FCCC LOGO Faculty Publications
Gallo JM
Delivery of Anti-Hiv Nucleosides to the Central-Nervous-System
Advanced Drug Delivery Reviews. 1994 Jun-Jul;14(2-3) :199-209
PMID: ISI:A1994NT63400004   
Back to previous list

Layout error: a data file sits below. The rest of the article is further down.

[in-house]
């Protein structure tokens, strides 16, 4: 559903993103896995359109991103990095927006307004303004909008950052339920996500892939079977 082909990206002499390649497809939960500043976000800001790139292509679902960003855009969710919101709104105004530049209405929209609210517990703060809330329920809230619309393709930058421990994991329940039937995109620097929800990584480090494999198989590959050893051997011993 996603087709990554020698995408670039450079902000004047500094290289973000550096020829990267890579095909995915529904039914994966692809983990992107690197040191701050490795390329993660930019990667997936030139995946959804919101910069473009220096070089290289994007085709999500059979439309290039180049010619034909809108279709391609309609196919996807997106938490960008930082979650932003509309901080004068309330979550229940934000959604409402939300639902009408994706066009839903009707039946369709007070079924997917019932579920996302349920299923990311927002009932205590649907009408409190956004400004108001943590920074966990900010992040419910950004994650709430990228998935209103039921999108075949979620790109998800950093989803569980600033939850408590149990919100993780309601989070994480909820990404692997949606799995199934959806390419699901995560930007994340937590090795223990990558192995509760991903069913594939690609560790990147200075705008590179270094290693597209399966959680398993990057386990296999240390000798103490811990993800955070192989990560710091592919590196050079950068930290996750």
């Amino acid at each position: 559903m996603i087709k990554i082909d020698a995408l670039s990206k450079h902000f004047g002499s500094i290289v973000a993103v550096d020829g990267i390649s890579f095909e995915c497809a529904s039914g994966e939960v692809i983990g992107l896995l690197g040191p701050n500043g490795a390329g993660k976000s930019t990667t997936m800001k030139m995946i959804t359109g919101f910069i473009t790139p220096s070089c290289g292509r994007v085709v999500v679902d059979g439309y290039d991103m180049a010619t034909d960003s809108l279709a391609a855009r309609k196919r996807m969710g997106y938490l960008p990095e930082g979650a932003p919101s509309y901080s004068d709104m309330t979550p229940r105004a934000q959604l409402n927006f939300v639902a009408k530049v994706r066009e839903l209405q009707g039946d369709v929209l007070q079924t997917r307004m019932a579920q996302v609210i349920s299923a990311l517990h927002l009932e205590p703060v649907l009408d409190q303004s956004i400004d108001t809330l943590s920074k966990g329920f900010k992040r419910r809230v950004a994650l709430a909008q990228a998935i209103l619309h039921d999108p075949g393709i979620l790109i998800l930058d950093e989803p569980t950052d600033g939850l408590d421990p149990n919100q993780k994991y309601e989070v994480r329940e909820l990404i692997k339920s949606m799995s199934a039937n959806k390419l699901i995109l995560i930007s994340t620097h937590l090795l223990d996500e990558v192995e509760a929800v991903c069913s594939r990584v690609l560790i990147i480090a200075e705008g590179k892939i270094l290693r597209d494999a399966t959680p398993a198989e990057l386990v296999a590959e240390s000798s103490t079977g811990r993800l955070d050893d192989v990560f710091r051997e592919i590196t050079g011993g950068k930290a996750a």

The ability of the human immunodeficiency virus (HIV) to enter and harbor in the central nervous system (CNS) results in a devastating AIDS-dementia complex. As a class, the anti-HIV nucleosides penetrate the blood-brain barrier (BBB) poorly, and drug therapy is less than optimal. A variety of drug delivery techniques has been proposed to enhance the CNS delivery of the nucleosides. These include constant rate infusions, transport inhibitors, and prodrug approaches. Evaluation of these methods in various animal models has not always differentiated vascular, extravascular and cerebrospinal fluid drug concentrations, and has led to some controversies with regard to CNS uptake of the nucleosides. The application of brain microdialysis to quantitate brain disposition will facilitate assessment of BBB transport. Due to the insidious nature of HIV, successful drug delivery systems will not only enhance brain parenchyma concentrations, but also maintain them for a controlled period of time. Combined developments in drug delivery technologies and means to quantitate CNS drug transport should lead to improved treatment modalities.